This course builds on the foundations acquired in financial management and international finance to create an understanding of international capital markets and the process of strategic and financial evolution which accompanies international investment and international financial market participation.
INT-810: Privatization
This course is a study of privatization with emphasis on the various methods, costs and benefits and the long-run implications. The course requires research by students on different privatization projects for development projects using private financing.
INT-820: Seminar in Multinational Finance
This course is devoted to the study of advanced topics and current research being employed in the field of multinational finance. The course provides an opportunity for students to explore their area of interest in this field.
INT-830: Theories of Globalization
This is a doctoral seminar that develops, examines and evaluates competing and complementary theories of globalization. Students taking this seminar should regard it as helping them form the basis of their understanding of globalization as a conceptual and empirical phenomenon for their doctoral dissertation work in the International Business Department.
INT-840: Seminar in Multinational Marketing
This seminar will include extensive reading in the international Marketing/Business literature. Major seminar topics will include (but will not be limited to): countertrade, tariff and non-tariff barriers, cultural differences among market segments and global vs. multinational marketing strategies. The case method will be utilized. Class discussions will center around the literature via assigned journal articles. Class preparation and presentation will be individual and group. International market access will include the Internet.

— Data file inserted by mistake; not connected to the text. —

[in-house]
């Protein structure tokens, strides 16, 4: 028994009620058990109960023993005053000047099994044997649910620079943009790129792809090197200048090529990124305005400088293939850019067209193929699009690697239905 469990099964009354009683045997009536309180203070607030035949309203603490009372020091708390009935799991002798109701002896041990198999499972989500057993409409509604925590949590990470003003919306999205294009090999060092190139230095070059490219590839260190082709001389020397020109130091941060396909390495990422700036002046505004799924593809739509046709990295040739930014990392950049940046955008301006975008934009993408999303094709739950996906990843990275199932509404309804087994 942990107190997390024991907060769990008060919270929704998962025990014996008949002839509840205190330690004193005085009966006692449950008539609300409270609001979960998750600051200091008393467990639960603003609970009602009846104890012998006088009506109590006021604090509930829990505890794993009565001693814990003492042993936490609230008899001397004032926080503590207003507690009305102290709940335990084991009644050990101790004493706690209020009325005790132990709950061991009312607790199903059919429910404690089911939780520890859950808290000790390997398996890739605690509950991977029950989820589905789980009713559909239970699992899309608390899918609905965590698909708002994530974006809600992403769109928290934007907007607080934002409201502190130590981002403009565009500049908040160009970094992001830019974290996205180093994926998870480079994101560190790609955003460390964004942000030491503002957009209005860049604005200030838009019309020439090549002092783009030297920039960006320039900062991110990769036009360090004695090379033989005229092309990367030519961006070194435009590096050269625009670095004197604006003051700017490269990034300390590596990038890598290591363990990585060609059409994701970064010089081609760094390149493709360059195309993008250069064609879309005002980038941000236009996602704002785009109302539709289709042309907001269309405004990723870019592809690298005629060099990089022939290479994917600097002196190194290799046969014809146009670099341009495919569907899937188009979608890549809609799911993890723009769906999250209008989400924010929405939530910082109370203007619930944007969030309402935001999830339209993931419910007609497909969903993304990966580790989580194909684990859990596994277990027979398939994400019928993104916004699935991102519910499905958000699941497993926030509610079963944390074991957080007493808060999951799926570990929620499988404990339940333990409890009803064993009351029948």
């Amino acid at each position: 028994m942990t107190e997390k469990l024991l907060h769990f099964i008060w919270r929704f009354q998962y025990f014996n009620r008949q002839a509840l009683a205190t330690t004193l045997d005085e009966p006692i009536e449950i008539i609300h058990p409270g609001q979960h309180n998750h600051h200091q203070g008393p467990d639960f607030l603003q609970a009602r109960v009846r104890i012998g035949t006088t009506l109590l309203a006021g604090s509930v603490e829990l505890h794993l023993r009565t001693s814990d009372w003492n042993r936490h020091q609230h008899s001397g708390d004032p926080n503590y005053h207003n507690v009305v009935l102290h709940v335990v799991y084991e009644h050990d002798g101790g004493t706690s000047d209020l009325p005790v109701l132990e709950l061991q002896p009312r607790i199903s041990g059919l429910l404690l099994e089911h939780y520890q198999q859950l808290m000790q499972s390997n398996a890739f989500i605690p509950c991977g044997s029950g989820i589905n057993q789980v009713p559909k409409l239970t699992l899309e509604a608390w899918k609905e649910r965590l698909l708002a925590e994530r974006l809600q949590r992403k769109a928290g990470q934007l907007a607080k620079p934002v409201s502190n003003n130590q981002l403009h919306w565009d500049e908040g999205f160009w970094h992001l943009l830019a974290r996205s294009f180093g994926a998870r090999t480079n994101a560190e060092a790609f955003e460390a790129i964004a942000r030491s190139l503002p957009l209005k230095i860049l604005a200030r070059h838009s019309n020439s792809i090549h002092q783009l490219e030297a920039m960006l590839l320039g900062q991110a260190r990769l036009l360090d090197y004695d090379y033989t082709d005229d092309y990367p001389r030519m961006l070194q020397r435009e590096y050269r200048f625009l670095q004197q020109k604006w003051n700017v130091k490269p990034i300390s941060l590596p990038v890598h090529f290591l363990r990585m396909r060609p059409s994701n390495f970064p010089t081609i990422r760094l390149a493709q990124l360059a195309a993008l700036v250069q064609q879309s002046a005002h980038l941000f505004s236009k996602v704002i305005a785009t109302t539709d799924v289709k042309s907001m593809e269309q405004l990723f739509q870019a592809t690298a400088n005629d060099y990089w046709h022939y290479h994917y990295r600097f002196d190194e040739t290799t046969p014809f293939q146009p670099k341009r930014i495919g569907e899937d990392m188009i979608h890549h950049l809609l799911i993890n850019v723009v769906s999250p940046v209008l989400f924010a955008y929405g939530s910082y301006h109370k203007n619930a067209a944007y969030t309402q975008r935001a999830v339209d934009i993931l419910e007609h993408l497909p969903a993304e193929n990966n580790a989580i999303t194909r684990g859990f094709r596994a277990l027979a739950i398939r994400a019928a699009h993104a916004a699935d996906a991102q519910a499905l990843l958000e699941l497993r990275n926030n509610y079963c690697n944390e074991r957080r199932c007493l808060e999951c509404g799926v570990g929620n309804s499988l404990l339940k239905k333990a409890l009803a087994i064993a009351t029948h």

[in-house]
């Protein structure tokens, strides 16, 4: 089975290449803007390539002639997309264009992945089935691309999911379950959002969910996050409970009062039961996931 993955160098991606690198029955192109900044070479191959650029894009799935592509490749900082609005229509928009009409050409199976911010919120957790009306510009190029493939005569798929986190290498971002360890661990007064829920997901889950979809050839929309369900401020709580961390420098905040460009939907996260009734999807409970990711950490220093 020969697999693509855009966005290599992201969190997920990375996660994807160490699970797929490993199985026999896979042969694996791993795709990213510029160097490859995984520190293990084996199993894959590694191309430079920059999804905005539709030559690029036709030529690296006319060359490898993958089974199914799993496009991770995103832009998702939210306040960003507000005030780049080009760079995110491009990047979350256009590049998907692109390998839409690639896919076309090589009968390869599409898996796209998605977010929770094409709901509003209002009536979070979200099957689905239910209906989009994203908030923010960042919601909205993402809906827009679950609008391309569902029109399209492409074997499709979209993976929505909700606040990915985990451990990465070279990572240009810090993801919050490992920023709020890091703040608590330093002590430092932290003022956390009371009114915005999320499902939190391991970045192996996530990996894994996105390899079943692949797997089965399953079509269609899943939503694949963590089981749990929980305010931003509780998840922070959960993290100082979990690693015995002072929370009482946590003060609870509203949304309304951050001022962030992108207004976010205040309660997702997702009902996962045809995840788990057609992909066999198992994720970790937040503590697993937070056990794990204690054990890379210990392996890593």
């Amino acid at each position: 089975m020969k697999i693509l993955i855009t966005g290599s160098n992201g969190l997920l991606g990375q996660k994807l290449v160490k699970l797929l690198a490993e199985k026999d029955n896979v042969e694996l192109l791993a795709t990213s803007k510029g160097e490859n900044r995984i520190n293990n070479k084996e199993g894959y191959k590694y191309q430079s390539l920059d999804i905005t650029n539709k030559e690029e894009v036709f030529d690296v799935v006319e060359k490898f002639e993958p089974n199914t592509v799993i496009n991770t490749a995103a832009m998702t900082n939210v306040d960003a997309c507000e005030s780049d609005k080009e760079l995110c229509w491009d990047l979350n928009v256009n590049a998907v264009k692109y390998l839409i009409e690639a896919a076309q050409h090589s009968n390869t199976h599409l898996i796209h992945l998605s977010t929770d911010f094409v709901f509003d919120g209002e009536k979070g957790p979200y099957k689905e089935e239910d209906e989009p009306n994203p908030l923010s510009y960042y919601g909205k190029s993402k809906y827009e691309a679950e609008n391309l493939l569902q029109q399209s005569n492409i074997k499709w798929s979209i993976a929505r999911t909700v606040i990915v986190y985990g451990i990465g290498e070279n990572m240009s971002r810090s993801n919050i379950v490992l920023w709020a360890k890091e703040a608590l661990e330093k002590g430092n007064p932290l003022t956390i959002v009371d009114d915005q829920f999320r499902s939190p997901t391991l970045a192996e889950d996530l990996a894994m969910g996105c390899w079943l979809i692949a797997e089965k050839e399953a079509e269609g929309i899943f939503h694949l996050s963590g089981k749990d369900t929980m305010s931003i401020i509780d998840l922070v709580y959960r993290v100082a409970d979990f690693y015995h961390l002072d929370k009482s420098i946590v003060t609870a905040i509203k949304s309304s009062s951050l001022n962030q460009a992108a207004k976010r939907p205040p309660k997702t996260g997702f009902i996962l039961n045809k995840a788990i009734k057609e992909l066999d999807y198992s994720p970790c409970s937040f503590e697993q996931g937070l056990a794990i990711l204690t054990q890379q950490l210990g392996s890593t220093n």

INT-850: Seminar in Global Business Strategy
This seminar is designed to allow doctoral students to explore the complex problems of international business strategy from multiple levels of analysis using both contemporary and historical materials. The course will include a literature review, area studies and specialized case analysis as appropriate to illustrate specific problems characteristic of the discipline. Various theoretical methods will be compared and contrasted in order to evaluate their ability to solve problems of particular interest and intractability as defined by the major authors and practitioners in the field.
INT-880: Advanced Quantitative Methods/ International Business I
This is an advanced, applied statistics course that is applicable to both economics and business environments. This course highlights matrix approach linear models, binary and continuous response functions, model building, model diagnostics and remedial measures.
INT-881: Advanced Quantitative Methods/ International Business II
This is an applied, multivariate statistics course that is applicable to both economics and business environments. It highlights factor analysis, discriminate analysis, cluster analysis, multidimensional scaling, canonical correlation and MANOVA.